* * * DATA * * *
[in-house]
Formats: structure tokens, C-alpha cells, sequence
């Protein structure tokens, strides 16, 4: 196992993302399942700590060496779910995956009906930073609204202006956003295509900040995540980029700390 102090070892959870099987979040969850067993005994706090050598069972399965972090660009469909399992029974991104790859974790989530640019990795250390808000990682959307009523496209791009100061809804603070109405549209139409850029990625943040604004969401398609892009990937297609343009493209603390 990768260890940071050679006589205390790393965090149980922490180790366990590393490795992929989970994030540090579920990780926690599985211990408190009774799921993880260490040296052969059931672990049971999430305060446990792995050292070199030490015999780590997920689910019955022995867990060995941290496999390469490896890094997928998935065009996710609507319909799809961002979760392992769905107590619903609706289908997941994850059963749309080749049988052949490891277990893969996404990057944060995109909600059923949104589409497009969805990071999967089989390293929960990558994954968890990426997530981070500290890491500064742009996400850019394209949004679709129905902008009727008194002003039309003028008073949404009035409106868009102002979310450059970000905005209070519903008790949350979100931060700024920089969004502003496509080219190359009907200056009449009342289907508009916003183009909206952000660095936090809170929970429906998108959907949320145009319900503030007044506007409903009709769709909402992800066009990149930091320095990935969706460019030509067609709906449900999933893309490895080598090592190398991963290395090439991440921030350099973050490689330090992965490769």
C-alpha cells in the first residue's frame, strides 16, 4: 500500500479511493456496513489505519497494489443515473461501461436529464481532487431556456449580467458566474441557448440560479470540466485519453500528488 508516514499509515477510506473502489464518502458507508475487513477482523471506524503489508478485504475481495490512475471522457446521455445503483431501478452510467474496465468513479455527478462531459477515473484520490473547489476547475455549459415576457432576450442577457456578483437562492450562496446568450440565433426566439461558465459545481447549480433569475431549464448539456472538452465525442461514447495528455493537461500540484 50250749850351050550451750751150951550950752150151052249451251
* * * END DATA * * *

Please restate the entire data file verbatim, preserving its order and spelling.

[in-house]
Formats: structure tokens, C-alpha cells, sequence
């Protein structure tokens, strides 16, 4: 196992993302399942700590060496779910995956009906930073609204202006956003295509900040995540980029700390 102090070892959870099987979040969850067993005994706090050598069972399965972090660009469909399992029974991104790859974790989530640019990795250390808000990682959307009523496209791009100061809804603070109405549209139409850029990625943040604004969401398609892009990937297609343009493209603390 990768260890940071050679006589205390790393965090149980922490180790366990590393490795992929989970994030540090579920990780926690599985211990408190009774799921993880260490040296052969059931672990049971999430305060446990792995050292070199030490015999780590997920689910019955022995867990060995941290496999390469490896890094997928998935065009996710609507319909799809961002979760392992769905107590619903609706289908997941994850059963749309080749049988052949490891277990893969996404990057944060995109909600059923949104589409497009969805990071999967089989390293929960990558994954968890990426997530981070500290890491500064742009996400850019394209949004679709129905902008009727008194002003039309003028008073949404009035409106868009102002979310450059970000905005209070519903008790949350979100931060700024920089969004502003496509080219190359009907200056009449009342289907508009916003183009909206952000660095936090809170929970429906998108959907949320145009319900503030007044506007409903009709769709909402992800066009990149930091320095990935969706460019030509067609709906449900999933893309490895080598090592190398991963290395090439991440921030350099973050490689330090992965490769």
C-alpha cells in the first residue's frame, strides 16, 4: 500500500479511493456496513489505519497494489443515473461501461436529464481532487431556456449580467458566474441557448440560479470540466485519453500528488 508516514499509515477510506473502489464518502458507508475487513477482523471506524503489508478485504475481495490512475471522457446521455445503483431501478452510467474496465468513479455527478462531459477515473484520490473547489476547475455549459415576457432576450442577457456578483437562492450562496446568450440565433426566439461558465459545481447549480433569475431549464448539456472538452465525442461514447495528455493537461500540484 50250749850351050550451750751150951550950752150151052249451251